Mid·dle n. The point or part equally distant from the extremities or exterior limits, as of a line, a surface, or a solid; an intervening point or part in space, time, or order of series; the midst; central portion; specif., the waist. --Chaucer. “The middle of the land.” --Judg. ix. 37.
In this, as in most questions of state, there is a middle. --Burke.
Syn: -- See Midst.
1. Equally distant from the extreme either of a number of things or of one thing; mean; medial; as, the middle house in a row; a middle rank or station in life; flowers of middle summer; men of middle age.
2. Intermediate; intervening.
Will, seeking good, finds many middle ends. --Sir J. Davies.
Note: ☞ Middle is sometimes used in the formation of self-explaining compounds; as, middle-sized, middle-witted.
Middle Ages, the period of time intervening between the decline of the Roman Empire and the revival of letters. Hallam regards it as beginning with the sixth and ending with the fifteenth century.
Middle class, in England, people who have an intermediate position between the aristocracy and the artisan class. It includes professional men, bankers, merchants, and small landed proprietors
The middle-class electorate of Great Britain. --M. Arnold.
-- Middle distance. Paint. See Middle-ground.
Middle English. See English, n., 2.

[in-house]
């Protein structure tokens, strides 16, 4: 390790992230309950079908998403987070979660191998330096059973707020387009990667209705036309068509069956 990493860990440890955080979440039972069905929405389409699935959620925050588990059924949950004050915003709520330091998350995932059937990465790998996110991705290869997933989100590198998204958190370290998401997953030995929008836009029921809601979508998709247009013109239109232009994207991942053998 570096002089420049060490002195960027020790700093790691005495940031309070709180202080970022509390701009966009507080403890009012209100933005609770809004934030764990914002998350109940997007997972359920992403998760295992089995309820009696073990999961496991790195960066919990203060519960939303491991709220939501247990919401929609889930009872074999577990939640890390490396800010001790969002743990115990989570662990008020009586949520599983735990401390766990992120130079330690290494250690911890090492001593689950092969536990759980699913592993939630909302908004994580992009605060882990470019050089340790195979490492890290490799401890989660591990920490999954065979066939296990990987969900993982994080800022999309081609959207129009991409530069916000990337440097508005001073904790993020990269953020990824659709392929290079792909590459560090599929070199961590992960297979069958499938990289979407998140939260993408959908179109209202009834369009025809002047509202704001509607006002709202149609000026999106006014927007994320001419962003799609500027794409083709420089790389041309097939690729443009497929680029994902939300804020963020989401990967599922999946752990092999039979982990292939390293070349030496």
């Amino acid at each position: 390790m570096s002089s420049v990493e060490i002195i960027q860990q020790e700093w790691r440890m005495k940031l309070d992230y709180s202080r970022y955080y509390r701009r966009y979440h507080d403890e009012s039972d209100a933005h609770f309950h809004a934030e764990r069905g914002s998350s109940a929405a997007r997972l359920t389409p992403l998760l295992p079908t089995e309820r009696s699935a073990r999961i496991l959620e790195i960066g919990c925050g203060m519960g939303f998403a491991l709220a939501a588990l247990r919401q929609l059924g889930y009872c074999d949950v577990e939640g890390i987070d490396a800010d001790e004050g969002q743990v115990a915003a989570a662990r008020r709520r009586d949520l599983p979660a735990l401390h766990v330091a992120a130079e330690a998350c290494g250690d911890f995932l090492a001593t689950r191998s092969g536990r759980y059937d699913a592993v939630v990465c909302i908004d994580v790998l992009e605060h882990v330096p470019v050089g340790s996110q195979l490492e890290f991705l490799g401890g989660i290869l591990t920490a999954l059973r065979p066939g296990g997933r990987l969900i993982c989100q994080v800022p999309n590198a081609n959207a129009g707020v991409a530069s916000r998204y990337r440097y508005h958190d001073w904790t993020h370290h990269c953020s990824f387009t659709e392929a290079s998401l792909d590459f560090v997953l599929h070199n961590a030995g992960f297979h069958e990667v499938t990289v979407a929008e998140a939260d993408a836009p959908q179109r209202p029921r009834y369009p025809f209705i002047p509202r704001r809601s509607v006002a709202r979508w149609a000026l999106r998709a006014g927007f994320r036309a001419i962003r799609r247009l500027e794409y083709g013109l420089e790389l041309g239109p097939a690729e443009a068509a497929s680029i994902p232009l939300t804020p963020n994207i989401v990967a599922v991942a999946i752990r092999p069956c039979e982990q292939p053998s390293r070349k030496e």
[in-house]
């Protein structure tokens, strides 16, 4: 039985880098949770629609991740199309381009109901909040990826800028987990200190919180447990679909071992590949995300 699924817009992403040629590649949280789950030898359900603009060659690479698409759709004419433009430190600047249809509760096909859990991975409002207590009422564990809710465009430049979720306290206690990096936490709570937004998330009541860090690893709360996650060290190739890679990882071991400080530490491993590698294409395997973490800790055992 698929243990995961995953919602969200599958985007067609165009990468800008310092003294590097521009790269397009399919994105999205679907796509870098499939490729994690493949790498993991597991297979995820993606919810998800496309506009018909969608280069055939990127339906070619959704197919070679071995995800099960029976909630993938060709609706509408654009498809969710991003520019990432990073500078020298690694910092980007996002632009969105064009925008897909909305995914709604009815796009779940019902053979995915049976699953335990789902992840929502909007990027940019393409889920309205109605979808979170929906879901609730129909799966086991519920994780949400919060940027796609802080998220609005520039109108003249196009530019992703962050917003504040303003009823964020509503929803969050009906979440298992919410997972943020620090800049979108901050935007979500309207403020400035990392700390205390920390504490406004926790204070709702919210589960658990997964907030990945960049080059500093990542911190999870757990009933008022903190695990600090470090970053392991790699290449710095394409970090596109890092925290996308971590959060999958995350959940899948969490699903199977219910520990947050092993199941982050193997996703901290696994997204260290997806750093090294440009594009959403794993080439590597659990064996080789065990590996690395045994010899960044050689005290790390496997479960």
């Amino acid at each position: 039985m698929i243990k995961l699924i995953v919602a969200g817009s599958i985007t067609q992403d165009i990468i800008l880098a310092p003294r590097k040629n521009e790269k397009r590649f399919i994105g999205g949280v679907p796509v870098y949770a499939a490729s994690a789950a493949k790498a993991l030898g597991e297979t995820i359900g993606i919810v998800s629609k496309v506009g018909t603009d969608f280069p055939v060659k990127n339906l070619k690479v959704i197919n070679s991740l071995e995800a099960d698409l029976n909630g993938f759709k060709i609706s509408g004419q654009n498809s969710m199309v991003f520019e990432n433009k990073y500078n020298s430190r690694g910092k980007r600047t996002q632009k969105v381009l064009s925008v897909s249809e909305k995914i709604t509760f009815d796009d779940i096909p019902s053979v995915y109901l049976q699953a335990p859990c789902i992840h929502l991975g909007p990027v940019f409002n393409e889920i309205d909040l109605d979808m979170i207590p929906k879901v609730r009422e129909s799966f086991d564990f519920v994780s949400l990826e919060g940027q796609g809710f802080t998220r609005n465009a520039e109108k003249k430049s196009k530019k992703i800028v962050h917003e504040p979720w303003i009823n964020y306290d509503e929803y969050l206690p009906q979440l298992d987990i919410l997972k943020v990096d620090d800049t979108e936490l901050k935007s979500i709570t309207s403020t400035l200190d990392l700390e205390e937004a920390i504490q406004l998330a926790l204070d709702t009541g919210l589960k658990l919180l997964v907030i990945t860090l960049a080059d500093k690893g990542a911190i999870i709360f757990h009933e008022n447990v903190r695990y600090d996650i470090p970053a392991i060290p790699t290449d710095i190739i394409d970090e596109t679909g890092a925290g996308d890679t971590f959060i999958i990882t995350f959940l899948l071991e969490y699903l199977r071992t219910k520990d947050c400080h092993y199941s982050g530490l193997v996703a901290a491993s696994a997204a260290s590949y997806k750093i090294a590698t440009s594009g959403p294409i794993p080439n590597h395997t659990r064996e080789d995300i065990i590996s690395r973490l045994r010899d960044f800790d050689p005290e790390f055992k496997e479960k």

Middle Kingdom, China.
Middle oil Chem., that part of the distillate obtained from coal tar which passes over between 170° and 230° Centigrade; -- distinguished from the light oil, and the heavy oil or dead oil.
Middle passage, in the slave trade, that part of the Atlantic Ocean between Africa and the West Indies.
Middle post. Arch. Same as King-post.
Middle States, New York, New Jersey, Pennsylvania, and Delaware; which, at the time of the formation of the Union, occupied a middle position between the Eastern States (or New England) and the Southern States. [U.S.]
Middle term Logic, that term of a syllogism with which the two extremes are separately compared, and by means of which they are brought together in the conclusion. --Brande.
Middle tint Paint., a subdued or neutral tint. --Fairholt.
Middle voice. Gram. See under Voice.
Middle watch, the period from midnight to four a. m.; also, the men on watch during that time. --Ham. Nav. Encyc.
Middle weight, a pugilist, boxer, or wrestler classed as of medium weight, i. e., over 140 and not over 160 lbs., in distinction from those classed as light weights, heavy weights, etc.
adj 1: being neither at the beginning nor at the end in a series;
"adolescence is an awkward in-between age"; "in a
mediate position"; "the middle point on a line" [syn:
2: equally distant from the extremes [syn: center(a), halfway,
3: of a stage in the development of a language or literature
between earlier and later stages; "Middle English is the
English language from about 1100 to 1500"; "Middle Gaelic"
[ant: late, early]
4: between an earlier and a later period of time; "in the
middle years"; "in his middle thirties" [ant: late, early]
n 1: an area that is approximately central within some larger
region; "it is in the center of town"; "they ran forward
into the heart of the struggle"; "they were in the eye
of the storm" [syn: center, centre, heart, eye]
2: an intermediate part or section; "A whole is that which has
beginning, middle, and end"- Aristotle [ant: end, beginning]
3: the middle area of the human torso (usually in front);
"young American women believe that a bare midriff is
fashionable" [syn: midriff, midsection]
4: time between the beginning and the end of a temporal period;
"the middle of the war"; "rain during the middle of April"
[ant: end, beginning]
v : put in the middle